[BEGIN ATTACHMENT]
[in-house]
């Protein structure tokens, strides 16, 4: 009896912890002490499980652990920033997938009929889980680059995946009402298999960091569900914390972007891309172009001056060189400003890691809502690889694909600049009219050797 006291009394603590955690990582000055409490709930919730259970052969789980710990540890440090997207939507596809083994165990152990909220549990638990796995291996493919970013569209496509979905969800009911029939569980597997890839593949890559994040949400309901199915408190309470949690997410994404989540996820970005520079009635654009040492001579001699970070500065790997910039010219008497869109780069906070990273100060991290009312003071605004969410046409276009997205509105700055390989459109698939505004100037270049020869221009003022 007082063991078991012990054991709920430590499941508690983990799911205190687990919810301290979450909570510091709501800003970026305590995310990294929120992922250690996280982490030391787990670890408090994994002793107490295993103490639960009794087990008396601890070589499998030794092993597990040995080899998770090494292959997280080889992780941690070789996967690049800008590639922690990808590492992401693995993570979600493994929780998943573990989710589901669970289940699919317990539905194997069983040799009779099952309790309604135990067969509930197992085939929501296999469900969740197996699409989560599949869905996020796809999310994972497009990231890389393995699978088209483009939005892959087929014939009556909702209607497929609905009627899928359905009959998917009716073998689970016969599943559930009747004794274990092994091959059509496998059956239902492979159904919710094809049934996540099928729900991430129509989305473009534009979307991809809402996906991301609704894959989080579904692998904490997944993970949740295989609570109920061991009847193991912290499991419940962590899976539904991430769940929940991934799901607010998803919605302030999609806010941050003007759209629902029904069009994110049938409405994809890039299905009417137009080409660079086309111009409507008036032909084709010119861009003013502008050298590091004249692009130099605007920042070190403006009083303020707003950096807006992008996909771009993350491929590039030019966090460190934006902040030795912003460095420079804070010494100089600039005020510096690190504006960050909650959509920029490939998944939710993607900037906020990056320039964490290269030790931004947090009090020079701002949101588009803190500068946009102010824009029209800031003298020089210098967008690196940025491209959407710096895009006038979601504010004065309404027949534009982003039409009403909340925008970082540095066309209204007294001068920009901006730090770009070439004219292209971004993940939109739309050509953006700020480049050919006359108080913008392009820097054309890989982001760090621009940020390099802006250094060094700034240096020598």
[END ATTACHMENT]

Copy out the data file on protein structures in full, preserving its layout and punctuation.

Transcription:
[in-house]
């Protein structure tokens, strides 16, 4: 009896912890002490499980652990920033997938009929889980680059995946009402298999960091569900914390972007891309172009001056060189400003890691809502690889694909600049009219050797 006291009394603590955690990582000055409490709930919730259970052969789980710990540890440090997207939507596809083994165990152990909220549990638990796995291996493919970013569209496509979905969800009911029939569980597997890839593949890559994040949400309901199915408190309470949690997410994404989540996820970005520079009635654009040492001579001699970070500065790997910039010219008497869109780069906070990273100060991290009312003071605004969410046409276009997205509105700055390989459109698939505004100037270049020869221009003022 007082063991078991012990054991709920430590499941508690983990799911205190687990919810301290979450909570510091709501800003970026305590995310990294929120992922250690996280982490030391787990670890408090994994002793107490295993103490639960009794087990008396601890070589499998030794092993597990040995080899998770090494292959997280080889992780941690070789996967690049800008590639922690990808590492992401693995993570979600493994929780998943573990989710589901669970289940699919317990539905194997069983040799009779099952309790309604135990067969509930197992085939929501296999469900969740197996699409989560599949869905996020796809999310994972497009990231890389393995699978088209483009939005892959087929014939009556909702209607497929609905009627899928359905009959998917009716073998689970016969599943559930009747004794274990092994091959059509496998059956239902492979159904919710094809049934996540099928729900991430129509989305473009534009979307991809809402996906991301609704894959989080579904692998904490997944993970949740295989609570109920061991009847193991912290499991419940962590899976539904991430769940929940991934799901607010998803919605302030999609806010941050003007759209629902029904069009994110049938409405994809890039299905009417137009080409660079086309111009409507008036032909084709010119861009003013502008050298590091004249692009130099605007920042070190403006009083303020707003950096807006992008996909771009993350491929590039030019966090460190934006902040030795912003460095420079804070010494100089600039005020510096690190504006960050909650959509920029490939998944939710993607900037906020990056320039964490290269030790931004947090009090020079701002949101588009803190500068946009102010824009029209800031003298020089210098967008690196940025491209959407710096895009006038979601504010004065309404027949534009982003039409009403909340925008970082540095066309209204007294001068920009901006730090770009070439004219292209971004993940939109739309050509953006700020480049050919006359108080913008392009820097054309890989982001760090621009940020390099802006250094060094700034240096020598």